The engine comes into its own, pulling strongly above eight thousand and really takes off, in a light the blue touch paper and run, sort of way, up above nine before running out of steam just shy of the ten and a half mark, not a lot to play flexibility wise with but with six close ratio gears in the box you just have to keep stomping down on the gear lever until a corner looms ahead. Trying to keep up with the gear changing alone is enough to make you breathless such is the speed that the tacho’s redline is reached in every ratio, although as the higher gears are selected it does take a little longer to climb its way to the limit, but not that much so as to make it any easier!
Many people mistakenly refer to this engine as a simple clone of the TZ Yamaha, it does actually use the same mounting points within the frame, but in reality Ringhini only used the pistons, a few crankshaft components, gearbox and clutch out of the Japanese engine in a bid to save money during the construction. One must remember this is a back yard special at the end of the day not a factory-produced affair despite looking every bit like one. By cost cutting in this way the Italian designer did actually create an Achilles heel for the powerful and peaky motor, as the Yamaha box uses a first and second gear ratio that is simply no use for the Ringhini with a difficult spread in gear shifts that always compromises the art of getting out of slow corners comfortably. Of course GP tracks of old were mainly very fast and flowing affairs so back then the box probably made more sense but today circuits have far too many speed reducing chicanes and such like.
Luckily the fine handling Bimota chassis does allow for higher corner speeds to be safely utilised in an attempt at staying well up in the power band so the more sedate second gear can be used in preference to the wickedly capricious first.
Max revs in top gear, off the throttle and time to put in that request for those little grabbers to start earning their keep, which of course thankfully, they obediently do although a good four fingered squeeze is needed all of the way down to your peel in point. No niceties like adjustable span levers here just move your fist and grab a bigger handful. Once up and out of the fairing bubble, the magnesium Marzocchi front end handles the stopping experience admirably, enabling much of the speed gained during the previous straight to be carried through into the apex of the bend ready for that moment when the raucous throttle can be cracked open. Those slim and spindly looking Avon cross ply tyres just keep gripping, way beyond what most of us would call a safe angle of lean, and those unbelievably tiny twin piston Brembo brakes that grab the equally diminutive cast iron discs once again look ancient but bite and haul up just like anything that we have in modern times. Traction control is courtesy of wheel spin and the power band is something to do with Beelzebub himself. This bike has more power than the factory 1975 XR14 500cc Suzuki that Barry Sheene used to take his first GP win and it is lighter by some 30kgs!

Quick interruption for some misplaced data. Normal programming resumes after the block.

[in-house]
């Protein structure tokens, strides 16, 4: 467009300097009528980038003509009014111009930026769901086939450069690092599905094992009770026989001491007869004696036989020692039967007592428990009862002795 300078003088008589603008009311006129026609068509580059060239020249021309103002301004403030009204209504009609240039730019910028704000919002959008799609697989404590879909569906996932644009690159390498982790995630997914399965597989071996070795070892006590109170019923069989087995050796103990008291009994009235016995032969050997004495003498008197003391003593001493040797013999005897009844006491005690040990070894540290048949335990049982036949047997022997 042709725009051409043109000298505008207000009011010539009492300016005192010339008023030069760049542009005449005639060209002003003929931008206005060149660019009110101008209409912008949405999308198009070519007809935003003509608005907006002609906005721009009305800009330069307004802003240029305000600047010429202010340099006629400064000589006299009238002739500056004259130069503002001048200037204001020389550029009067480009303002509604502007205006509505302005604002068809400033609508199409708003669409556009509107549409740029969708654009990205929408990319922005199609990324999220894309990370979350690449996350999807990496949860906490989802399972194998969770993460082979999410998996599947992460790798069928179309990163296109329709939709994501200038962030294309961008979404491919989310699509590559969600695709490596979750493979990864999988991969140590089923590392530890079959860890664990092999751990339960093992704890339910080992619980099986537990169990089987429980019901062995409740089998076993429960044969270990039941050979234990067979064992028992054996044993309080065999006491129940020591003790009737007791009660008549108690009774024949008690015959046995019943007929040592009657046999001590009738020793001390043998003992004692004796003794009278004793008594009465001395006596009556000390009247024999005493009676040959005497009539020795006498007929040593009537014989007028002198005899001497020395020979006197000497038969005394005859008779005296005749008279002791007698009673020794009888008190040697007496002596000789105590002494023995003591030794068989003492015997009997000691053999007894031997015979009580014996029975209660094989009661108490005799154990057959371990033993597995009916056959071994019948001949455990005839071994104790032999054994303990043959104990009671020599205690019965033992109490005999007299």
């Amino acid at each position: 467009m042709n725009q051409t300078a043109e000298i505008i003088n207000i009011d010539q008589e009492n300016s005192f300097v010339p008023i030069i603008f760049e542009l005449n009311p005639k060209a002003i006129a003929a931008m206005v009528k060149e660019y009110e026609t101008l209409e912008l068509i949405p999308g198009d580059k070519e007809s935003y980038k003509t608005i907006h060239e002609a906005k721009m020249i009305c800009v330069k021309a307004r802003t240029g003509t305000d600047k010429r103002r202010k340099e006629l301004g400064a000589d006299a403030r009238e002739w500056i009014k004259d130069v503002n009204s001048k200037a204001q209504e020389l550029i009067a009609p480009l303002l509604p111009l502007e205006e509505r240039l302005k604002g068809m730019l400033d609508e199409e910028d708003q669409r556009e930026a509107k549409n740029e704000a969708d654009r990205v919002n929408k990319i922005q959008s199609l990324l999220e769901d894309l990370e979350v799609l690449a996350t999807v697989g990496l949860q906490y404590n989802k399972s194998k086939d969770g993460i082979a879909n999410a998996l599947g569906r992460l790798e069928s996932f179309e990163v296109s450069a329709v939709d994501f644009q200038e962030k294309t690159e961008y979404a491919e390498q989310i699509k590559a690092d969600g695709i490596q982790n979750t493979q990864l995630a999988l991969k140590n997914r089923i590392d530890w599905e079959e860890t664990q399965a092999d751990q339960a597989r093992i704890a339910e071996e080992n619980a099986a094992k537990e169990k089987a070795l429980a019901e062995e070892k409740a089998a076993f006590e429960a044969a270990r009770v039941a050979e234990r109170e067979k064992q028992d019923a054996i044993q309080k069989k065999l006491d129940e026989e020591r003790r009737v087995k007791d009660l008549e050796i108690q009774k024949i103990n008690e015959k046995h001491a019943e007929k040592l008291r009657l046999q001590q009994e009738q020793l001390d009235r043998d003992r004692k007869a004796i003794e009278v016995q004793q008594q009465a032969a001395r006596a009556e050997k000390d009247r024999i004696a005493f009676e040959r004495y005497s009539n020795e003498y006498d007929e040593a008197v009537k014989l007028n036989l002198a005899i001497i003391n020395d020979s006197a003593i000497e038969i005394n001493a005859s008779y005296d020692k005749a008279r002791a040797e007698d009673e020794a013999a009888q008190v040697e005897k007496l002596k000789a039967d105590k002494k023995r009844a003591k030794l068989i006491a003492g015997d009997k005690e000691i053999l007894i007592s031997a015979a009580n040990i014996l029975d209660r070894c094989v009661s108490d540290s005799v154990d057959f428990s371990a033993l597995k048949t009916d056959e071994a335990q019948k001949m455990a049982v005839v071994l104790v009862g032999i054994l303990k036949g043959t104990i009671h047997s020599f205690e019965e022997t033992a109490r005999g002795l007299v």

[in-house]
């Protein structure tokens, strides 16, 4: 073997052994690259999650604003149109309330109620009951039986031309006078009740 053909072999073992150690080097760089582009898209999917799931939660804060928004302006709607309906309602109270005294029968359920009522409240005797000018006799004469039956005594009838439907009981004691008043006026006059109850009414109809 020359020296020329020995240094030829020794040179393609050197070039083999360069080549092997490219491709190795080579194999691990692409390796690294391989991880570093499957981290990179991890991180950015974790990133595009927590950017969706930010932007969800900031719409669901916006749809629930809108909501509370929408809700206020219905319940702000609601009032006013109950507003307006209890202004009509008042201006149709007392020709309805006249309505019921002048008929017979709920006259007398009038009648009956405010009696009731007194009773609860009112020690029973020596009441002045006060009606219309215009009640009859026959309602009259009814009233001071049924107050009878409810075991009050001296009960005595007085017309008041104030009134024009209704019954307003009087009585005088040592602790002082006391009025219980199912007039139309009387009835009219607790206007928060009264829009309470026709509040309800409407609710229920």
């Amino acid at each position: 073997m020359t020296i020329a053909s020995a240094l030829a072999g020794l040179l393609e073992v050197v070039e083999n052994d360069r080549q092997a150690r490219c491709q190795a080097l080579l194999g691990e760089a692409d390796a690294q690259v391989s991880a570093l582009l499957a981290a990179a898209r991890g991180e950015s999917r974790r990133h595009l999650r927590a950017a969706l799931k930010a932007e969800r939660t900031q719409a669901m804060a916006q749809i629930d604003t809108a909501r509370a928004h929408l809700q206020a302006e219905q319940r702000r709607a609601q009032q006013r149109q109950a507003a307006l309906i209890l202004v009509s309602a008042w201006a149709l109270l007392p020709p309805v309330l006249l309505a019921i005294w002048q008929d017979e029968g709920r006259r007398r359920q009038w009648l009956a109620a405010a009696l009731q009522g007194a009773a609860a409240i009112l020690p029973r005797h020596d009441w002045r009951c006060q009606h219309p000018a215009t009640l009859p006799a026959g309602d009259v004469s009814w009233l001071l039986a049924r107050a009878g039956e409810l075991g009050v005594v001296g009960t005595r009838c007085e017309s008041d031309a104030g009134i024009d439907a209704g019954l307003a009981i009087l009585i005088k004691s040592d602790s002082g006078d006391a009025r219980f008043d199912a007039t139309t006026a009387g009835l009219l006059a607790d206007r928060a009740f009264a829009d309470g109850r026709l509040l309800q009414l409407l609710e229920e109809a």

One has to be brisk with the throttle as things down below do happen very quickly once the signal is given for the ponies to start to gallop, but on the other hand one must also pay due respect to the gods of the high side so as not to displease them as they sit looking at you from their vantage point on high, small but positive inputs are definitely the order of the day until on the way upright. The 18” Avon tyres may well be the benchmark by classic racing standards but this is not really a classic machine, just unfortunately borne well before its time. For a 350 twin this is among the most powerful ever and only topped in the junior class speed wise by yet another of Ringhini’s Pesaro projectiles, the scarcer still, square four, disc valve 350 of 1980.